Monday, April 27, 2015

Yellowthread Street (TV Series) - Bruce Payne (1990) - Tsuen Wan Chinese Permanent Cemetery, Tsuen Wan

The final scene from the whole Yellowthread Street series was shot at the Tsuen Wan Chinese Permanent Cemetery. We've seen it before on this blog because the film makers behind Contagion also used it as the location for the ransom exchange.

Riviera Gardens behind Chan and Lonnen (brand new at the time)


As you can imagine the cemetery itself hasn't really changed at all, but the background has seen extensive development. The lower picture shows Tsing Yi in the background. The southern end of it (on the left) has now become completely taken over by reclamation for Container Terminal 9 - this is the same area where the famous QE wreck was.

The bridge at the back is the original Tsing Yi Bridge - the first bridge to connect the mainland with Tsing Yi Island. It has since been doubled (another bridge built parallel and used for Kowloon-bound traffic) to ease the burden on the original which opened in the mid-70's. It has also been complemented by a closer bridge called the Cheung Tsing Bridge and in the far distance connecting the southern end of Tsing Yi to West Kowloon is the newly built Stonecutters Bridge (remember that since this show was made Stonecutters Island has been joined on to Kowloon via reclamation).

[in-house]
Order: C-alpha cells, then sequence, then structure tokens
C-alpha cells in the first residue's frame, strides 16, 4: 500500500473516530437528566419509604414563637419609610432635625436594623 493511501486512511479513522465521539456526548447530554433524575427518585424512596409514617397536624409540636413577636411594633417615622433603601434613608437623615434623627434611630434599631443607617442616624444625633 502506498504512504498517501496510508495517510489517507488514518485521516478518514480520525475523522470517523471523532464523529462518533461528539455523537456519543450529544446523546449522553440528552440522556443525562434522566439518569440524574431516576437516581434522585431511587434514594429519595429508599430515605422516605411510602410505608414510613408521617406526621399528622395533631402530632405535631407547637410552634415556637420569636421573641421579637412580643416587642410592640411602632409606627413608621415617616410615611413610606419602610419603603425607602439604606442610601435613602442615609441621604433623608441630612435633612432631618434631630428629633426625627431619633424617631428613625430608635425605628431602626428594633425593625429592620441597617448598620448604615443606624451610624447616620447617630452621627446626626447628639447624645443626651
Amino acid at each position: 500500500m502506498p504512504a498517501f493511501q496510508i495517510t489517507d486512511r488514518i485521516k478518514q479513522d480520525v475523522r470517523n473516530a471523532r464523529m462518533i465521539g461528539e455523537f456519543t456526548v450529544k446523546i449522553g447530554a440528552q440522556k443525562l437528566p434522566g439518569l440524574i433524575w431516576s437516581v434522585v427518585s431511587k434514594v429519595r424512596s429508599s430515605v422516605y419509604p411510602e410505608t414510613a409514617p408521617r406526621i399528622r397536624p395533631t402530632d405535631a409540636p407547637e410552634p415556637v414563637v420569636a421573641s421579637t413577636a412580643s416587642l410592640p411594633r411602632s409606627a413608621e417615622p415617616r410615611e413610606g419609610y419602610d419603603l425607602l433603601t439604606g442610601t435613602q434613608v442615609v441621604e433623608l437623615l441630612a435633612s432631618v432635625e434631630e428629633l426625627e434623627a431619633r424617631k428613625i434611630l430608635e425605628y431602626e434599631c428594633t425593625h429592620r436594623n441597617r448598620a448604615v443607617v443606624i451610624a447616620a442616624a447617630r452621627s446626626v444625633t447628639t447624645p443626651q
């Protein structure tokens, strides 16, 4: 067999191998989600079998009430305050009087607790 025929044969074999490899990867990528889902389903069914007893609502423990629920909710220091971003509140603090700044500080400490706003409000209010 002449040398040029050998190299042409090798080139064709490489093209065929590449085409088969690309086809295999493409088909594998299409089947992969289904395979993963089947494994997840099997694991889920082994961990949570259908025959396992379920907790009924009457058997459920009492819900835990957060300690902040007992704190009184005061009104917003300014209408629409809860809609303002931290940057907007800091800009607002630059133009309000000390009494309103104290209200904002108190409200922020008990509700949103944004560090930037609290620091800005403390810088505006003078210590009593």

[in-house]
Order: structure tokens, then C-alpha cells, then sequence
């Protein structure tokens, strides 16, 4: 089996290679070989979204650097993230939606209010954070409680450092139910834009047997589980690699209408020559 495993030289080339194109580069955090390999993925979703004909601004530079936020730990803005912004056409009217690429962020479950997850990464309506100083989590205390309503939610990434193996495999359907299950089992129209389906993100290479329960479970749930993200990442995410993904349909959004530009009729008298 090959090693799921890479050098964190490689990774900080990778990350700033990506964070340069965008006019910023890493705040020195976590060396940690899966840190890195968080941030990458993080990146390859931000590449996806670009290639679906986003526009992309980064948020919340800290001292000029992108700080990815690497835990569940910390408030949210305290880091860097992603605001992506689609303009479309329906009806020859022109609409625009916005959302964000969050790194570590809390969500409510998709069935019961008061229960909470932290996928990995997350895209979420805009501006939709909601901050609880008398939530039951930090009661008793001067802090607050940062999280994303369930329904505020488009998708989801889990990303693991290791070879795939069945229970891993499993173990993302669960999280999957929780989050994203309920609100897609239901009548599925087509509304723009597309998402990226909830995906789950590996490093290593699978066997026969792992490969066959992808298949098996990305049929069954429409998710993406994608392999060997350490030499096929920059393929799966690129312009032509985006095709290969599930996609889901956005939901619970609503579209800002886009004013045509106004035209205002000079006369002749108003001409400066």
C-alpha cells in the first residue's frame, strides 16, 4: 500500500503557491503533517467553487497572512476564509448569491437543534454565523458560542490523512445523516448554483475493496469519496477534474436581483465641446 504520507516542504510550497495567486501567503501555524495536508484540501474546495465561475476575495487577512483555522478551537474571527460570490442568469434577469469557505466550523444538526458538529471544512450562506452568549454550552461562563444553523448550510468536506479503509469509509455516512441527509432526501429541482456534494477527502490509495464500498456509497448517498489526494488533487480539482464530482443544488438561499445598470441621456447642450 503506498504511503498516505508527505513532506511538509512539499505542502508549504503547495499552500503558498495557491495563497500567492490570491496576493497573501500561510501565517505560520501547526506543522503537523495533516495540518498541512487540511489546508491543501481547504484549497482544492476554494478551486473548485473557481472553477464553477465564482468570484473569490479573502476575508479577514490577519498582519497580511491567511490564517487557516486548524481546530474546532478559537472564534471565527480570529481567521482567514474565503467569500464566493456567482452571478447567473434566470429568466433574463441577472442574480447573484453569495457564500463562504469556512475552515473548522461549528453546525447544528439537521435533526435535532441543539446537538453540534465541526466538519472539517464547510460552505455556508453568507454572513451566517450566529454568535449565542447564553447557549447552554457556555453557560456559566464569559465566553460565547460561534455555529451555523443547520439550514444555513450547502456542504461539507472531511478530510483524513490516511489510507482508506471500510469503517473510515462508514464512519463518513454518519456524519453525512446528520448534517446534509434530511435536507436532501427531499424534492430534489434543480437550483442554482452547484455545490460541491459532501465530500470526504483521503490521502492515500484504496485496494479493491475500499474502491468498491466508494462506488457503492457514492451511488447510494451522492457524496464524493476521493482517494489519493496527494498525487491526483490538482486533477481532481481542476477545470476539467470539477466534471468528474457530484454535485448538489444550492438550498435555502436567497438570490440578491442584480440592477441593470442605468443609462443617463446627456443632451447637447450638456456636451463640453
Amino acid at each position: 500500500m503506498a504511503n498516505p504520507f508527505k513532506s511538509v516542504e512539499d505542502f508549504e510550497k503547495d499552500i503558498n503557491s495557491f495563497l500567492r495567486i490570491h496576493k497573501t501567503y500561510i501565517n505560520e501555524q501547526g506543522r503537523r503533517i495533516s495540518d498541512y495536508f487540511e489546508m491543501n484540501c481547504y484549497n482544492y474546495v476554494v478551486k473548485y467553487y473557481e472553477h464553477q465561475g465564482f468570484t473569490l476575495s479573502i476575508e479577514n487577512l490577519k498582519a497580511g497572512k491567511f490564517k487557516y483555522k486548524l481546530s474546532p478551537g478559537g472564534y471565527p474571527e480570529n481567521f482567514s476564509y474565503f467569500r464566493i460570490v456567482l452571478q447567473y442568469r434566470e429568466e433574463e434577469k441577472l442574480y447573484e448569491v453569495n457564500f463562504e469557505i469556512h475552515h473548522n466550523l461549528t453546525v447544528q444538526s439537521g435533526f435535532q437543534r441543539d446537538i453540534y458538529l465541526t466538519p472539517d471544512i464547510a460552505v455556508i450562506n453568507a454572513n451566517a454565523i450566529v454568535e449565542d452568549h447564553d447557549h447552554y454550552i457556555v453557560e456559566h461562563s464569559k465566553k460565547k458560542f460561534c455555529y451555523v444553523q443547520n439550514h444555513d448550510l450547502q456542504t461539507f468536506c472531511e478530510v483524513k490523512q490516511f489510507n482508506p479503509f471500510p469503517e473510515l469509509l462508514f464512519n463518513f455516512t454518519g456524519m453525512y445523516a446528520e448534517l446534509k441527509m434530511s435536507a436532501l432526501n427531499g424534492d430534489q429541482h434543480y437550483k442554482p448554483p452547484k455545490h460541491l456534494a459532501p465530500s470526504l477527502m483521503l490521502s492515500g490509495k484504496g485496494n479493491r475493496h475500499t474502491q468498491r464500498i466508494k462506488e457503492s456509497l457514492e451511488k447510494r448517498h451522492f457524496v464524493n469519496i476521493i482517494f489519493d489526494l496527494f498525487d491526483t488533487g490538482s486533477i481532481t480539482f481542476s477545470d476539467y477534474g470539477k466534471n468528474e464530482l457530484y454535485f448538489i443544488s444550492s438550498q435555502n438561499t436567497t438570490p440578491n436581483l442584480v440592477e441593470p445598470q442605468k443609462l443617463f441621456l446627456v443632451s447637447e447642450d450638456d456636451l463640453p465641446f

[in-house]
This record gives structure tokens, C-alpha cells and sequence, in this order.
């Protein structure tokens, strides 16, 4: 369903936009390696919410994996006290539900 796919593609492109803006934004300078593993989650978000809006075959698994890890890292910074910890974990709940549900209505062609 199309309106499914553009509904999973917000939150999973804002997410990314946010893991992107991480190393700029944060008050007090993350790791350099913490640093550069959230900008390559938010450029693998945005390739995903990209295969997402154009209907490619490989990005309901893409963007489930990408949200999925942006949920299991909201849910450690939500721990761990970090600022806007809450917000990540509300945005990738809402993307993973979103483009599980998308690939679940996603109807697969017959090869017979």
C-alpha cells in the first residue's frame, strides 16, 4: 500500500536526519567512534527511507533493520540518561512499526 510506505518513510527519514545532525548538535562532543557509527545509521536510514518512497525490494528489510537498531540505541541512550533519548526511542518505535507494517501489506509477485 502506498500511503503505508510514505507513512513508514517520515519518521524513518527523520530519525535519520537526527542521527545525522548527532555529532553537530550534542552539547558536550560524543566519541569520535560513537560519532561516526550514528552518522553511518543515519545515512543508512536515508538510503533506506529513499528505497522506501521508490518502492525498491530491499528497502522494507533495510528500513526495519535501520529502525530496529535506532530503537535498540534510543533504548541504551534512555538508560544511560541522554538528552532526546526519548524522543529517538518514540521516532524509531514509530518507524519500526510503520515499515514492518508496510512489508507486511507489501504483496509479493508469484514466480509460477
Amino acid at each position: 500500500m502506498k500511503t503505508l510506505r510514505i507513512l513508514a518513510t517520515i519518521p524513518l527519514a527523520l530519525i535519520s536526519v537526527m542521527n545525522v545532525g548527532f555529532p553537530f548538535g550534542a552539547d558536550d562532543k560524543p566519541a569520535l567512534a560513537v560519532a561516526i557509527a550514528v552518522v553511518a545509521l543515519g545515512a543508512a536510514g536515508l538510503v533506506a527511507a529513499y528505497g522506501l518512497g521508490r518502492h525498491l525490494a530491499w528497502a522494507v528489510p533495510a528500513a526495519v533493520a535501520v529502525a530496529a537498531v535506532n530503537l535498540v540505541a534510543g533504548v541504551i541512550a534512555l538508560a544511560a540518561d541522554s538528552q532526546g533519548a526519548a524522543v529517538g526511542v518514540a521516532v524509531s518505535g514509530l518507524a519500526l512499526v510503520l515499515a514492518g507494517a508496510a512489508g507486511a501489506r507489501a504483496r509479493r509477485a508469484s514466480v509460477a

The chimney at the left is the old Kwai Chung Incinerator chimney. It closed in 1997 but the chimney stayed up for another 10 years while they cleaned the surrounding land up of the various poisons that had built up over the years.

Yellowthread Street (TV Series) - Bruce Payne (1990) - Cheung Chau, Outlying Islands

As we slowly wind down the look back at Yellowthread Street (I've already done 70 posts for it - the highest count for a single show on this blog so far), here are some locations from the very last episode I Knew A Man.